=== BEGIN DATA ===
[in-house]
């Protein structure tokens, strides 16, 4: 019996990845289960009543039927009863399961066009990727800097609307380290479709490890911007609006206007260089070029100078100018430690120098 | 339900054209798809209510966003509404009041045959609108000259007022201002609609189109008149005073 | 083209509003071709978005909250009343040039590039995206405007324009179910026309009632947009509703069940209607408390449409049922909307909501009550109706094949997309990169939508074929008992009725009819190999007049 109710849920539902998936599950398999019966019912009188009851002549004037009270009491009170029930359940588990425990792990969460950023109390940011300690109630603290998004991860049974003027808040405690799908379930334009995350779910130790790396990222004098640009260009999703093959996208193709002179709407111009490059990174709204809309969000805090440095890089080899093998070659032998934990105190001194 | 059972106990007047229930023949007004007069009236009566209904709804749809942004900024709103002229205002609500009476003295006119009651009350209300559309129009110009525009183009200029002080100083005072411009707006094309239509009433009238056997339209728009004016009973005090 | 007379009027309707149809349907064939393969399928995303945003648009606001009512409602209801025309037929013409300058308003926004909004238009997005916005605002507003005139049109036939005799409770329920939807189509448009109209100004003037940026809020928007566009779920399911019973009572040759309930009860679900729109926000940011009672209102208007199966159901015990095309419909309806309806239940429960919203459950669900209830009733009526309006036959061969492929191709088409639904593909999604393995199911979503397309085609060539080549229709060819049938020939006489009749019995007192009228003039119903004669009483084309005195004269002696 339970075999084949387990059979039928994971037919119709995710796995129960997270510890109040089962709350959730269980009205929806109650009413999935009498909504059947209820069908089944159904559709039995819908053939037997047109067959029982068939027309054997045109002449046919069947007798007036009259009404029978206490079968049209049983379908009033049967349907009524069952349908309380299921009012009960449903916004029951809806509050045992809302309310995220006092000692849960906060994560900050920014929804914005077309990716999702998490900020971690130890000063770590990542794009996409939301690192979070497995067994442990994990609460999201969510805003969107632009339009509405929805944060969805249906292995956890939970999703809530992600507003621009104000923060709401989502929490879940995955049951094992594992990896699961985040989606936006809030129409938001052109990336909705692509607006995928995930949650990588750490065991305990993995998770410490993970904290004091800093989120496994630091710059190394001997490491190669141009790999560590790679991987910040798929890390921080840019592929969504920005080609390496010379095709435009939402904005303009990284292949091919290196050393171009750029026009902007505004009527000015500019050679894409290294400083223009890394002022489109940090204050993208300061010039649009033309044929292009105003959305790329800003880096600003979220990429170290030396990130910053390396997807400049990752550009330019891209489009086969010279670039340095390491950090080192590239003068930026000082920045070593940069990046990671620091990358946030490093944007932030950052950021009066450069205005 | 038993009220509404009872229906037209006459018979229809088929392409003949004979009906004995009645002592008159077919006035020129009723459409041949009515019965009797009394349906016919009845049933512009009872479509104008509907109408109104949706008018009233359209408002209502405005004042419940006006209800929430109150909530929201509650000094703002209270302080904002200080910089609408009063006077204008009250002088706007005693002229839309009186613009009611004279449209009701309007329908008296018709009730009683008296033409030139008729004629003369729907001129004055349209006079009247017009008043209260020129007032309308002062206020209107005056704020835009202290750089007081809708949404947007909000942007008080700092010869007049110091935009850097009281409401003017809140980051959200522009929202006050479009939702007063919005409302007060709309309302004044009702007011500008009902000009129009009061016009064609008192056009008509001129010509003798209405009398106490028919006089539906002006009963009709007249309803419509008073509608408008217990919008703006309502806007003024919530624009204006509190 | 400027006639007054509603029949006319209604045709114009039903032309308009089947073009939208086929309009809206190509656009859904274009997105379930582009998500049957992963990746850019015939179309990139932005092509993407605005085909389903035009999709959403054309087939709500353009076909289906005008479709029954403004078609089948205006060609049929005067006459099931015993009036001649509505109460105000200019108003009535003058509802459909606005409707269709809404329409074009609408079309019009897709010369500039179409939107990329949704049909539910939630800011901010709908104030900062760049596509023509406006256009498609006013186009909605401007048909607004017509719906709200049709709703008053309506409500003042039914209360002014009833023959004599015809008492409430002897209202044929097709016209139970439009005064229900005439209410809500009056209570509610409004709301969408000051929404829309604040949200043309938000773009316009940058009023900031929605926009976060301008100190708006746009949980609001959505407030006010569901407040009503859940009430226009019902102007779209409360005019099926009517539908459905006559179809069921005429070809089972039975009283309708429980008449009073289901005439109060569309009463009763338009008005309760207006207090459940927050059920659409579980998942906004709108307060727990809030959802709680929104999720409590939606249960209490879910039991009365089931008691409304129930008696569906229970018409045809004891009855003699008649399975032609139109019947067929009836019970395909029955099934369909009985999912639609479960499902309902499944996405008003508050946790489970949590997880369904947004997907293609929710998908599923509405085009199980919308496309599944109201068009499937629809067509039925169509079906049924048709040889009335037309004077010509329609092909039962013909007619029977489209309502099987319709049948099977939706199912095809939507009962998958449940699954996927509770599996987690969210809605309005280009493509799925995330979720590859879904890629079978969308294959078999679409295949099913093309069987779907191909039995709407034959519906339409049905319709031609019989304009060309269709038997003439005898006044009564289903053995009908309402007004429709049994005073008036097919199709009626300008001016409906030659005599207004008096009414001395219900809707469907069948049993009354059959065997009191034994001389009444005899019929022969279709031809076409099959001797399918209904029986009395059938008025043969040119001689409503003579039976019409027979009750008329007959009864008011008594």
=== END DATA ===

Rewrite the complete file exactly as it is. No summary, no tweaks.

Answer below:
[in-house]
């Protein structure tokens, strides 16, 4: 019996990845289960009543039927009863399961066009990727800097609307380290479709490890911007609006206007260089070029100078100018430690120098 | 339900054209798809209510966003509404009041045959609108000259007022201002609609189109008149005073 | 083209509003071709978005909250009343040039590039995206405007324009179910026309009632947009509703069940209607408390449409049922909307909501009550109706094949997309990169939508074929008992009725009819190999007049 109710849920539902998936599950398999019966019912009188009851002549004037009270009491009170029930359940588990425990792990969460950023109390940011300690109630603290998004991860049974003027808040405690799908379930334009995350779910130790790396990222004098640009260009999703093959996208193709002179709407111009490059990174709204809309969000805090440095890089080899093998070659032998934990105190001194 | 059972106990007047229930023949007004007069009236009566209904709804749809942004900024709103002229205002609500009476003295006119009651009350209300559309129009110009525009183009200029002080100083005072411009707006094309239509009433009238056997339209728009004016009973005090 | 007379009027309707149809349907064939393969399928995303945003648009606001009512409602209801025309037929013409300058308003926004909004238009997005916005605002507003005139049109036939005799409770329920939807189509448009109209100004003037940026809020928007566009779920399911019973009572040759309930009860679900729109926000940011009672209102208007199966159901015990095309419909309806309806239940429960919203459950669900209830009733009526309006036959061969492929191709088409639904593909999604393995199911979503397309085609060539080549229709060819049938020939006489009749019995007192009228003039119903004669009483084309005195004269002696 339970075999084949387990059979039928994971037919119709995710796995129960997270510890109040089962709350959730269980009205929806109650009413999935009498909504059947209820069908089944159904559709039995819908053939037997047109067959029982068939027309054997045109002449046919069947007798007036009259009404029978206490079968049209049983379908009033049967349907009524069952349908309380299921009012009960449903916004029951809806509050045992809302309310995220006092000692849960906060994560900050920014929804914005077309990716999702998490900020971690130890000063770590990542794009996409939301690192979070497995067994442990994990609460999201969510805003969107632009339009509405929805944060969805249906292995956890939970999703809530992600507003621009104000923060709401989502929490879940995955049951094992594992990896699961985040989606936006809030129409938001052109990336909705692509607006995928995930949650990588750490065991305990993995998770410490993970904290004091800093989120496994630091710059190394001997490491190669141009790999560590790679991987910040798929890390921080840019592929969504920005080609390496010379095709435009939402904005303009990284292949091919290196050393171009750029026009902007505004009527000015500019050679894409290294400083223009890394002022489109940090204050993208300061010039649009033309044929292009105003959305790329800003880096600003979220990429170290030396990130910053390396997807400049990752550009330019891209489009086969010279670039340095390491950090080192590239003068930026000082920045070593940069990046990671620091990358946030490093944007932030950052950021009066450069205005 | 038993009220509404009872229906037209006459018979229809088929392409003949004979009906004995009645002592008159077919006035020129009723459409041949009515019965009797009394349906016919009845049933512009009872479509104008509907109408109104949706008018009233359209408002209502405005004042419940006006209800929430109150909530929201509650000094703002209270302080904002200080910089609408009063006077204008009250002088706007005693002229839309009186613009009611004279449209009701309007329908008296018709009730009683008296033409030139008729004629003369729907001129004055349209006079009247017009008043209260020129007032309308002062206020209107005056704020835009202290750089007081809708949404947007909000942007008080700092010869007049110091935009850097009281409401003017809140980051959200522009929202006050479009939702007063919005409302007060709309309302004044009702007011500008009902000009129009009061016009064609008192056009008509001129010509003798209405009398106490028919006089539906002006009963009709007249309803419509008073509608408008217990919008703006309502806007003024919530624009204006509190 | 400027006639007054509603029949006319209604045709114009039903032309308009089947073009939208086929309009809206190509656009859904274009997105379930582009998500049957992963990746850019015939179309990139932005092509993407605005085909389903035009999709959403054309087939709500353009076909289906005008479709029954403004078609089948205006060609049929005067006459099931015993009036001649509505109460105000200019108003009535003058509802459909606005409707269709809404329409074009609408079309019009897709010369500039179409939107990329949704049909539910939630800011901010709908104030900062760049596509023509406006256009498609006013186009909605401007048909607004017509719906709200049709709703008053309506409500003042039914209360002014009833023959004599015809008492409430002897209202044929097709016209139970439009005064229900005439209410809500009056209570509610409004709301969408000051929404829309604040949200043309938000773009316009940058009023900031929605926009976060301008100190708006746009949980609001959505407030006010569901407040009503859940009430226009019902102007779209409360005019099926009517539908459905006559179809069921005429070809089972039975009283309708429980008449009073289901005439109060569309009463009763338009008005309760207006207090459940927050059920659409579980998942906004709108307060727990809030959802709680929104999720409590939606249960209490879910039991009365089931008691409304129930008696569906229970018409045809004891009855003699008649399975032609139109019947067929009836019970395909029955099934369909009985999912639609479960499902309902499944996405008003508050946790489970949590997880369904947004997907293609929710998908599923509405085009199980919308496309599944109201068009499937629809067509039925169509079906049924048709040889009335037309004077010509329609092909039962013909007619029977489209309502099987319709049948099977939706199912095809939507009962998958449940699954996927509770599996987690969210809605309005280009493509799925995330979720590859879904890629079978969308294959078999679409295949099913093309069987779907191909039995709407034959519906339409049905319709031609019989304009060309269709038997003439005898006044009564289903053995009908309402007004429709049994005073008036097919199709009626300008001016409906030659005599207004008096009414001395219900809707469907069948049993009354059959065997009191034994001389009444005899019929022969279709031809076409099959001797399918209904029986009395059938008025043969040119001689409503003579039976019409027979009750008329007959009864008011008594």